Recently, a beloved friend texted me the sad news that his father had died. “It’s over,” he wrote. “Shikata Ga Nai.”
He is right. Shikata Ga Nai is the Japanese phrase for “It cannot be helped,” or “Nothing can be done about it.” For those of us who like to maintain the illusion of control over our lives, death laughs at that folly.
I remember holding my dad’s hand when he was taking his last breaths and (weirdly) thinking, “There is nothing I can do about this.” His life was slipping away, and I was powerless to do anything other than to stand by and bear witness to his passing. Shikata Ga Nai indeed.
As heartbreaking as it is, with the wreckage of loss and grief swirling around us, the death of a loved one can also be viewed as an invitation, a call to relearn the lessons of acceptance and gratitude. Acceptance for what can’t be changed and gratitude for what was, what remains, and what is to come. A death can also be an opportunity to examine our own lives.
I haven’t written for End in Mind since June of 2021. That’s when I wrote about re-entry into the world after Covid lockdowns. I wrote something trite about deciding what parts of “normal life” you wanted to go back to and what new ways of living you’d take with you in the future. Since then, I’ve made some changes, but they’ve not led to a happier or more joy-filled existence. Instead, I’ve hopped back on the bucking bronco that is the life I led pre-Covid and find myself hanging on for dear life. It isn’t a comfortable ride, but I’m used to the horse.
I haven’t written because I’ve been caught in a whirlpool of busyness and I felt I had nothing much to say as I’ve dragged myself through most days.
Perhaps it is because time is passing and I’m getting older that I find I’m longing for something more in my life. Perhaps it is what the Japanese describe as “Datsuzoku.” It’s a philosophy, a mindset. It is an escape from daily routine, a reprieve from convention, a going outside the well-trod path of what you normally do or what society expects you to do. Is it a whole scale change or is it simply a matter of looking at life with fresh eyes?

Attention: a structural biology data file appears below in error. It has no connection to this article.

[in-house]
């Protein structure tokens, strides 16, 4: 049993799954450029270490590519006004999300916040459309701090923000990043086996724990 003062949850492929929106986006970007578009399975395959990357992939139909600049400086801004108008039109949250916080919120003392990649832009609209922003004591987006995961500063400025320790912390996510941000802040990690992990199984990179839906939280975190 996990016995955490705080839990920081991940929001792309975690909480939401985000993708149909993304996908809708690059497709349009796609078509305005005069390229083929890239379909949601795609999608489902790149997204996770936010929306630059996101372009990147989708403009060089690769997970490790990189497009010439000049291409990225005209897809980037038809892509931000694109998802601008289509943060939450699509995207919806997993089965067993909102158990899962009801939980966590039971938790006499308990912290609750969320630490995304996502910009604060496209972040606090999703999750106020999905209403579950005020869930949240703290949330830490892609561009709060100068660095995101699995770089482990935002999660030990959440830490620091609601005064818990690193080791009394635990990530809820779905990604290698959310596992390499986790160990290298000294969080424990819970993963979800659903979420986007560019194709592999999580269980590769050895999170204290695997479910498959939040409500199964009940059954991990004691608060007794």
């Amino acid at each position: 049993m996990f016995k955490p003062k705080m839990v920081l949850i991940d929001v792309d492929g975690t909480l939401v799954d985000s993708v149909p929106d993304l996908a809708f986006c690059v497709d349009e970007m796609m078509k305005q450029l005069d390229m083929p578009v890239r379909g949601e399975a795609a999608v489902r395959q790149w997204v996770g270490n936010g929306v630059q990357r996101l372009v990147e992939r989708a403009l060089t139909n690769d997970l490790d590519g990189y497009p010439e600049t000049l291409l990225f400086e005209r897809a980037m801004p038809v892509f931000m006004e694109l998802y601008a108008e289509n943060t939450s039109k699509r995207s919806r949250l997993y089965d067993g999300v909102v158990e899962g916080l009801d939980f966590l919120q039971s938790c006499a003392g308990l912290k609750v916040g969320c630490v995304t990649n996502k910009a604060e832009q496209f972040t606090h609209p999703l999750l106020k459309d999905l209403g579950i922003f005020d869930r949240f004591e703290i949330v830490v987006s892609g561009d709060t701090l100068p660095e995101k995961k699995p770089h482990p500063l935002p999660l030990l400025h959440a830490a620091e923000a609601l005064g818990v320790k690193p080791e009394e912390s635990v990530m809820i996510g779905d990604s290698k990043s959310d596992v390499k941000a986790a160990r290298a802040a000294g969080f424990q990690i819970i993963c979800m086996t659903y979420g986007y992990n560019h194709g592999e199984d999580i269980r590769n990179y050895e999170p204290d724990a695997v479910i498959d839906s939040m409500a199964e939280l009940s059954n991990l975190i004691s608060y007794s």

I’m not sure. Change isn’t easy but it’s really the only constant in life. I’m interested in hearing about how you instigated changes in your life or how you have navigated the unexpected ones. Let me know at firstname.lastname@example.org.
Mmmmm. I’m right there with you Cathy. Held my Dad’s hand at his passing in 2001, and still learning from him.
Mom passed last month after a long 2 years of 24/7 care-which now seems it wasn’t long enough. Then beloved Mom-in-law left us 6 weeks later.
Still processing the grief and joy filled days with my 3 adult kids as they mourned one Grandma right after another, both of which were very close to them.
I must say the time with them and the unfolding of their perspectives on each Grandma was both heart wrenching and healing. It helped ease my sadness knowing they each took away valuable life lessons from our Moms. To see all the grandkids (11 on my side and 13 on my husband’s) laugh, cry and share memories was such a gift.
I guess what I’ve taken away so far in terms of ‘change’ at this time of life is that even though I’m not a Grandma myself I should try to be the kind of loving role model they were to their Grandchildren. They created such special bonds!
Thanks for what you wrote.